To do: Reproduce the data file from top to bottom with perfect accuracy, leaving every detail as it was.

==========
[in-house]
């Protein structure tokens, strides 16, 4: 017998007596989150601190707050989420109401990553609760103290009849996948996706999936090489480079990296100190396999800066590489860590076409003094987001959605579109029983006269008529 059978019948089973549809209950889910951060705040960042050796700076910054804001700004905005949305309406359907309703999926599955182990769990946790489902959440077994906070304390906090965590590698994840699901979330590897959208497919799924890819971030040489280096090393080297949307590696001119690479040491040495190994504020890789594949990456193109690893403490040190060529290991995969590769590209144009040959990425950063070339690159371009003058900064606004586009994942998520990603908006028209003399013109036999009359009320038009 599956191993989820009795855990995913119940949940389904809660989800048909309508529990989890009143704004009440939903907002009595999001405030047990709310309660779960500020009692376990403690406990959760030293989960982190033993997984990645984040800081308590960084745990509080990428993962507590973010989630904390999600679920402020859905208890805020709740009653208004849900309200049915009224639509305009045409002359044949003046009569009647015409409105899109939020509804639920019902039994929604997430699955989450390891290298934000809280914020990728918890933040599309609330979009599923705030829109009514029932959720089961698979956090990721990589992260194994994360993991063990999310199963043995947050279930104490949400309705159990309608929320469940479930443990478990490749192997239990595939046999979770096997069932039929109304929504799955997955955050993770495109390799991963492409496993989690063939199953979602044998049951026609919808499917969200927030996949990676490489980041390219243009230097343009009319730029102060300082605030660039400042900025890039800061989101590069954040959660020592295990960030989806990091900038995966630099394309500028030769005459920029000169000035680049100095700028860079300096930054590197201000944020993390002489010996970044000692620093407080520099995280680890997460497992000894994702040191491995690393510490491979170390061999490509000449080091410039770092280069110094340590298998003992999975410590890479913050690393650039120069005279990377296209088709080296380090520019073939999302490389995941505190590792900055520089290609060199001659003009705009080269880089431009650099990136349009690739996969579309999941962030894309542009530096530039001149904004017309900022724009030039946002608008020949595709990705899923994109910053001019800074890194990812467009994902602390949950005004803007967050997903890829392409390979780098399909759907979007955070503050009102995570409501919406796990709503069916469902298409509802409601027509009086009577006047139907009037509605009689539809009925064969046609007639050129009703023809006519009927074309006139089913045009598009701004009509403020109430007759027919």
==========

[in-house]
């Protein structure tokens, strides 16, 4: 017998007596989150601190707050989420109401990553609760103290009849996948996706999936090489480079990296100190396999800066590489860590076409003094987001959605579109029983006269008529 059978019948089973549809209950889910951060705040960042050796700076910054804001700004905005949305309406359907309703999926599955182990769990946790489902959440077994906070304390906090965590590698994840699901979330590897959208497919799924890819971030040489280096090393080297949307590696001119690479040491040495190994504020890789594949990456193109690893403490040190060529290991995969590769590209144009040959990425950063070339690159371009003058900064606004586009994942998520990603908006028209003399013109036999009359009320038009 599956191993989820009795855990995913119940949940389904809660989800048909309508529990989890009143704004009440939903907002009595999001405030047990709310309660779960500020009692376990403690406990959760030293989960982190033993997984990645984040800081308590960084745990509080990428993962507590973010989630904390999600679920402020859905208890805020709740009653208004849900309200049915009224639509305009045409002359044949003046009569009647015409409105899109939020509804639920019902039994929604997430699955989450390891290298934000809280914020990728918890933040599309609330979009599923705030829109009514029932959720089961698979956090990721990589992260194994994360993991063990999310199963043995947050279930104490949400309705159990309608929320469940479930443990478990490749192997239990595939046999979770096997069932039929109304929504799955997955955050993770495109390799991963492409496993989690063939199953979602044998049951026609919808499917969200927030996949990676490489980041390219243009230097343009009319730029102060300082605030660039400042900025890039800061989101590069954040959660020592295990960030989806990091900038995966630099394309500028030769005459920029000169000035680049100095700028860079300096930054590197201000944020993390002489010996970044000692620093407080520099995280680890997460497992000894994702040191491995690393510490491979170390061999490509000449080091410039770092280069110094340590298998003992999975410590890479913050690393650039120069005279990377296209088709080296380090520019073939999302490389995941505190590792900055520089290609060199001659003009705009080269880089431009650099990136349009690739996969579309999941962030894309542009530096530039001149904004017309900022724009030039946002608008020949595709990705899923994109910053001019800074890194990812467009994902602390949950005004803007967050997903890829392409390979780098399909759907979007955070503050009102995570409501919406796990709503069916469902298409509802409601027509009086009577006047139907009037509605009689539809009925064969046609007639050129009703023809006519009927074309006139089913045009598009701004009509403020109430007759027919």